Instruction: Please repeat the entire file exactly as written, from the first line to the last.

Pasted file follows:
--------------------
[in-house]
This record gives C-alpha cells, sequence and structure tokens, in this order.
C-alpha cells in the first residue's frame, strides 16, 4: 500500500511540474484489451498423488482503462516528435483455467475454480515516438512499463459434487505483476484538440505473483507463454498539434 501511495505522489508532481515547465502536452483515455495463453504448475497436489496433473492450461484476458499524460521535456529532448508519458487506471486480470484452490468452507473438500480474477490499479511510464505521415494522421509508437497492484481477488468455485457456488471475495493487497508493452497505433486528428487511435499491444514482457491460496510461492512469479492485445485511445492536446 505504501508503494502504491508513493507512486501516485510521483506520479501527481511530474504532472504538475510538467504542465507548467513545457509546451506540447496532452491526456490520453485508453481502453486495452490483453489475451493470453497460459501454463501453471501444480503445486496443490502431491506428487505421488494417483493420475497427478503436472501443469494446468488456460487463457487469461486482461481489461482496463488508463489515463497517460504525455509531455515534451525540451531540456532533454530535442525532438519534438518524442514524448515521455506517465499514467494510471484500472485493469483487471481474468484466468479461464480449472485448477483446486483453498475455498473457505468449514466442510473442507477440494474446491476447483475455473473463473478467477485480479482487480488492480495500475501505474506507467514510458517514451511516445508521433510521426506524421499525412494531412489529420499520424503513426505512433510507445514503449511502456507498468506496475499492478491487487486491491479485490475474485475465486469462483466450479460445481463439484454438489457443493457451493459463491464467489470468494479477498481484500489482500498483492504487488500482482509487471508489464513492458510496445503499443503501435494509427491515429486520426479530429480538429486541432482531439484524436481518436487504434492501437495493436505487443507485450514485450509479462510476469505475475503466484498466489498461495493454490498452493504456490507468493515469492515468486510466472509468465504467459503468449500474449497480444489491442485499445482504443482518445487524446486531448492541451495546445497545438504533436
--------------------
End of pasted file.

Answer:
[in-house]
This record gives C-alpha cells, sequence and structure tokens, in this order.
C-alpha cells in the first residue's frame, strides 16, 4: 500500500511540474484489451498423488482503462516528435483455467475454480515516438512499463459434487505483476484538440505473483507463454498539434 501511495505522489508532481515547465502536452483515455495463453504448475497436489496433473492450461484476458499524460521535456529532448508519458487506471486480470484452490468452507473438500480474477490499479511510464505521415494522421509508437497492484481477488468455485457456488471475495493487497508493452497505433486528428487511435499491444514482457491460496510461492512469479492485445485511445492536446 505504501508503494502504491508513493507512486501516485510521483506520479501527481511530474504532472504538475510538467504542465507548467513545457509546451506540447496532452491526456490520453485508453481502453486495452490483453489475451493470453497460459501454463501453471501444480503445486496443490502431491506428487505421488494417483493420475497427478503436472501443469494446468488456460487463457487469461486482461481489461482496463488508463489515463497517460504525455509531455515534451525540451531540456532533454530535442525532438519534438518524442514524448515521455506517465499514467494510471484500472485493469483487471481474468484466468479461464480449472485448477483446486483453498475455498473457505468449514466442510473442507477440494474446491476447483475455473473463473478467477485480479482487480488492480495500475501505474506507467514510458517514451511516445508521433510521426506524421499525412494531412489529420499520424503513426505512433510507445514503449511502456507498468506496475499492478491487487486491491479485490475474485475465486469462483466450479460445481463439484454438489457443493457451493459463491464467489470468494479477498481484500489482500498483492504487488500482482509487471508489464513492458510496445503499443503501435494509427491515429486520426479530429480538429486541432482531439484524436481518436487504434492501437495493436505487443507485450514485450509479462510476469505475475503466484498466489498461495493454490498452493504456490507468493515469492515468486510466472509468465504467459503468449500474449497480444489491442485499445482504443482518445487524446486531448492541451495546445497545438504533436